Sisters at Bethnal Green Academy rescued from abroad amid FGM and forced marriage fears

The two sisters attended the same school as Shamima Begum. Picture: Met Police

The two sisters attended the same school as Shamima Begum. Picture: Met Police - Credit: MPS

Two teenage sisters who feared being victims of female genital mutilation and forced marriage were only rescued after they contacted the Foreign Office begging for help.

Bethnal Green Academy. Picture: Mike Brooke

Bethnal Green Academy. Picture: Mike Brooke - Credit: Archant

The teenagers were taken out Bethnal Green academy by their mother in July 2016 — 16 months after Shamima Begum and three classmates left the same school to join the Islamic State terror group in Syria.

The two sisters were repatriated almost a year later after texting the UK Government's Forced Marriage Unit stating that their passports had been confiscated and they were being abused at their new boarding school in east Africa.

Six months after they first went missing the sisters managed to contact friends on social media, saying they were being held against their will and "enrolled at a school where they were being beaten", according to an independent report into the case.

The government did not become aware of their plight until four months after the girls first raised the alarm.

Bethnal Green Academy. Picture: Mike Brooke

Bethnal Green Academy. Picture: Mike Brooke - Credit: Archant

The report found: "The two sisters were removed from school by their mother and taken to [the East African country]. There they were enrolled in a school where they were to be de-westernised.

"Despite the sisters' contact with their friends informing them of being physically abused it was not until they expressed concerns in relation to female genital mutilation and forced marriage to the Foreign and Commonwealth Office that their concerns were acted upon."

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The report by Waltham Forest Council, where the family was housed by Tower Hamlets, found several occasions where "correct processes were not followed" by their UK school and the sisters' disappearance could potentially have been discovered earlier.

Their mother had gone into the school a month before they vanished to request term-time leave and was given a form to fill in. But there is no evidence this was completed and staff did not ask where the girls would be taken.

The sisters' school was the subject of media scrutiny in February 2015 after 15-year-old Begum, along with Kadiza Sultana and Amira Abase, left the UK to join Islamic State.

They followed classmate Sharmeena Begum, who had joined the group three months earlier. Following the press attention the school changed its name from Bethnal Green to Green Spring Academy.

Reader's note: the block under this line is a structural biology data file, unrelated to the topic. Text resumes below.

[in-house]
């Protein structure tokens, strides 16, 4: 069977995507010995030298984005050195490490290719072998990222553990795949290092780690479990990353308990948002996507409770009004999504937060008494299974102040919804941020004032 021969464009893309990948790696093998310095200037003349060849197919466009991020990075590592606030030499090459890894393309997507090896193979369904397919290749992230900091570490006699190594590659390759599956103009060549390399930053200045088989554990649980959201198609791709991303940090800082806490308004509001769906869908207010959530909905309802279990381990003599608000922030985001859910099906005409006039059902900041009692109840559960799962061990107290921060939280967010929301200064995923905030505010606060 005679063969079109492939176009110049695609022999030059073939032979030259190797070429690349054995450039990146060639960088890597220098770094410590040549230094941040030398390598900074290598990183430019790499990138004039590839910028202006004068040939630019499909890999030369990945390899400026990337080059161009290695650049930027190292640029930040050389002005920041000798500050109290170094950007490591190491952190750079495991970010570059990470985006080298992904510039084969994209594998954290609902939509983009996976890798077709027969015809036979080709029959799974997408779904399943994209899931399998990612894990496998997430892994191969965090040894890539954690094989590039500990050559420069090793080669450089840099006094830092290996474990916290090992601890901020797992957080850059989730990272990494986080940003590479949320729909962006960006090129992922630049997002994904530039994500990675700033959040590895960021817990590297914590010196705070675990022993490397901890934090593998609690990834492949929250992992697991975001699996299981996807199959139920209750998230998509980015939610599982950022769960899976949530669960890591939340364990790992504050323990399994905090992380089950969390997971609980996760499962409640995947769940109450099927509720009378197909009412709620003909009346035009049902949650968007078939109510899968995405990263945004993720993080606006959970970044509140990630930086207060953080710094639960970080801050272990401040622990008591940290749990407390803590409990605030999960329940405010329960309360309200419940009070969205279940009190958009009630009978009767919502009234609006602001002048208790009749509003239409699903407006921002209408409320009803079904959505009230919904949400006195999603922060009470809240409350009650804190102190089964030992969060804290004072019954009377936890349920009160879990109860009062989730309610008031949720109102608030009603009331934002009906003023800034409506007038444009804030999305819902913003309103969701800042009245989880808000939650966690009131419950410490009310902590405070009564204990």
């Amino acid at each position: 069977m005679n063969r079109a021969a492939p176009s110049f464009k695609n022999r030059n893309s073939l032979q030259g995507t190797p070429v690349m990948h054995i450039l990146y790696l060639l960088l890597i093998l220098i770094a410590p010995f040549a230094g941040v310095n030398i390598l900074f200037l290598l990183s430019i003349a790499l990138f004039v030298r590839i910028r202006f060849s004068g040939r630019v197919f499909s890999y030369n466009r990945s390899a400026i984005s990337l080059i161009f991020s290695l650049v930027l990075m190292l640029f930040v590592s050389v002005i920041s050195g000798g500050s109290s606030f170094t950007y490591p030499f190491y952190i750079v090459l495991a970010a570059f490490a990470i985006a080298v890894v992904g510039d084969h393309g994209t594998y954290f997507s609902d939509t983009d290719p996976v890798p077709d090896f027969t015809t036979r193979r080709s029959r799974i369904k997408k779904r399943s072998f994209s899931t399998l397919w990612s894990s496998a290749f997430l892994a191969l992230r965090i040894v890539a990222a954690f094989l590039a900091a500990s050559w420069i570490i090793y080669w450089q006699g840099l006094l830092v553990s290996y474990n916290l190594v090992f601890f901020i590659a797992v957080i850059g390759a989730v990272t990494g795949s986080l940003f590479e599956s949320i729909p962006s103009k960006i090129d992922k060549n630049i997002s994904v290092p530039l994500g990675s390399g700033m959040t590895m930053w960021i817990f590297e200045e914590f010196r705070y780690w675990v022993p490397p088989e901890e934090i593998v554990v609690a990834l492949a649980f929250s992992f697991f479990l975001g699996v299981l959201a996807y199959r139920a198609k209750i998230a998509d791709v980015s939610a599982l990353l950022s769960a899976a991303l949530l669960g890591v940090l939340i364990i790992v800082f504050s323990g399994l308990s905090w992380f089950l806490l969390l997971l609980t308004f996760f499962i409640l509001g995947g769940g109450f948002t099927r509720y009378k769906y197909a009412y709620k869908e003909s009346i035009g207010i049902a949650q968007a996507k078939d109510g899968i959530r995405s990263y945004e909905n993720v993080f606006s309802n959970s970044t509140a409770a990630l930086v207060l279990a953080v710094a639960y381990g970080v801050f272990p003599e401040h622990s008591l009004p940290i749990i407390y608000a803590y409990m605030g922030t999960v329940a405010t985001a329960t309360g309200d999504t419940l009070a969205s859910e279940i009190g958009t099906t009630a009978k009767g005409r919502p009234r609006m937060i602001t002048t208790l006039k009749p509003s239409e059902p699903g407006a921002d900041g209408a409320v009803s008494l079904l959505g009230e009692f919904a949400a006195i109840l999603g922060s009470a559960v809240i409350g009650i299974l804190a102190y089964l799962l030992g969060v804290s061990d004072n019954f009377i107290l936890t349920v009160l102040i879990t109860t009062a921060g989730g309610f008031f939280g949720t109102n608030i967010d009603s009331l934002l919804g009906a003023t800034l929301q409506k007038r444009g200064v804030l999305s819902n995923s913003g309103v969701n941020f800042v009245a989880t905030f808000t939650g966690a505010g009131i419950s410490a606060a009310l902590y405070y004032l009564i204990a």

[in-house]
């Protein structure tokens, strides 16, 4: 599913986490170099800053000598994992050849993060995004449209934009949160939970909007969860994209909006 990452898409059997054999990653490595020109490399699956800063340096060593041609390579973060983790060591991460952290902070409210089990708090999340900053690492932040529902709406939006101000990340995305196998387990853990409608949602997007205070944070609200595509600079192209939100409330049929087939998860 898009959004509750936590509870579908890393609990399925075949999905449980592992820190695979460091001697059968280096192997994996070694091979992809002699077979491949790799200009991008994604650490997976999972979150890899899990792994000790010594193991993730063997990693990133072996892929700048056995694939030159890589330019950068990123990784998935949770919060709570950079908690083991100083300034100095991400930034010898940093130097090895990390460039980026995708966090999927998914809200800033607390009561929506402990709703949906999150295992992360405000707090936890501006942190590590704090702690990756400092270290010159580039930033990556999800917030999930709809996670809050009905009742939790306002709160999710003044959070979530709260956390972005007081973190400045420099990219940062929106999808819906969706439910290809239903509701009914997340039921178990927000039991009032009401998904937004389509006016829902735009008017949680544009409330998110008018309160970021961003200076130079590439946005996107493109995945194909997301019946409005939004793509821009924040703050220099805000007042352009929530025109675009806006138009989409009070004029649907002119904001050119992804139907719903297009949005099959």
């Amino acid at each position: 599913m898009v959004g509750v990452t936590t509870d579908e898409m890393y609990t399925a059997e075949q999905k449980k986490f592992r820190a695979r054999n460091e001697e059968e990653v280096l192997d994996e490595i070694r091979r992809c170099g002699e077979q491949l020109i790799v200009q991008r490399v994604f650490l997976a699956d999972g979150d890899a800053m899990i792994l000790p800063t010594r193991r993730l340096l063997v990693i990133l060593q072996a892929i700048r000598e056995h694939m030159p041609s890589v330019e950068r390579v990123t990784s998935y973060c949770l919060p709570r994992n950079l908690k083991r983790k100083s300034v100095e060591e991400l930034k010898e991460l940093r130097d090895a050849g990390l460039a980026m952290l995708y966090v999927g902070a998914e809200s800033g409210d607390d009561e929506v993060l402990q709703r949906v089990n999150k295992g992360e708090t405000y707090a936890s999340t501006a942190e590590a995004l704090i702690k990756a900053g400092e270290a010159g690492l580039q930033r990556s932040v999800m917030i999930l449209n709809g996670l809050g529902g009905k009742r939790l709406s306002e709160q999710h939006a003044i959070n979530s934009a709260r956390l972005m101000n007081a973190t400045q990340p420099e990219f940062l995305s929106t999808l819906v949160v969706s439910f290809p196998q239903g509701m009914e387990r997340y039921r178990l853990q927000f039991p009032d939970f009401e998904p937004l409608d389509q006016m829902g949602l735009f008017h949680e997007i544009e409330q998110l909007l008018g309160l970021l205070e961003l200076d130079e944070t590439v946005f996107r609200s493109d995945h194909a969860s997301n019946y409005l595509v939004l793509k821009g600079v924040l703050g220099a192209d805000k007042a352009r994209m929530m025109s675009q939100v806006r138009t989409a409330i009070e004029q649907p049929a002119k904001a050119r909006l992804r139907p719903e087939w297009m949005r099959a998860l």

When the sister disappeared Tower Hamlets Council's welfare adviser, who would have followed up with the family over the school holidays, was not informed of their absences.

"This was not in the girls' best interest and left [them] at risk of possible harm with no- one knowing of their whereabouts or welfare," the report states.

Three months after the sisters left, academy staff told family members still in the UK the girls risked being removed from the school roll.

Their older sister informed the school where they were but no return date or address was given and there was no visit to their home.

Allegations that the girls were being abused, made via social media, were reported to Waltham Forest Council and police but not followed up with urgency. The sisters being abroad "seems to have affected the way [the council] responded to this referral in terms of the alleged physical abuse", investigators found.

Two weeks later a housing officer also raised concerns, saying she thought that the children "might have left the country under duress".

But no further action was taken. There were also occasions when information was not shared between agencies that would have suggested they were at risk in an African country where an estimated 97 per cent of young women are subjected to genital mutilation.

This included police records that another girl in the family had been subject to an FGM and Forced Marriage Protection Order in 2009.

But it was only when the sisters contacted the government themselves that their brother was sent to rescue them in a joint operation between police, Waltham Forest and the Foreign Office.

They were taken into protective custody and a judge commended the work by Waltham Forest children's services.

It was found the girls had been put in a boarding school set up "to reverse the impact of Westernisation" but had not been subjected to FGM.

The facility has since been shut and the headmaster charged with child abuse offences.

The girls' UK school was taken over by the Mulberry Schools Trust last year and a new management team has "identified previous shortcomings".

A Tower Hamlets spokesman said: "The school has worked co-operatively with the council and has undertaken a thorough review of its policy on taking leave during term time."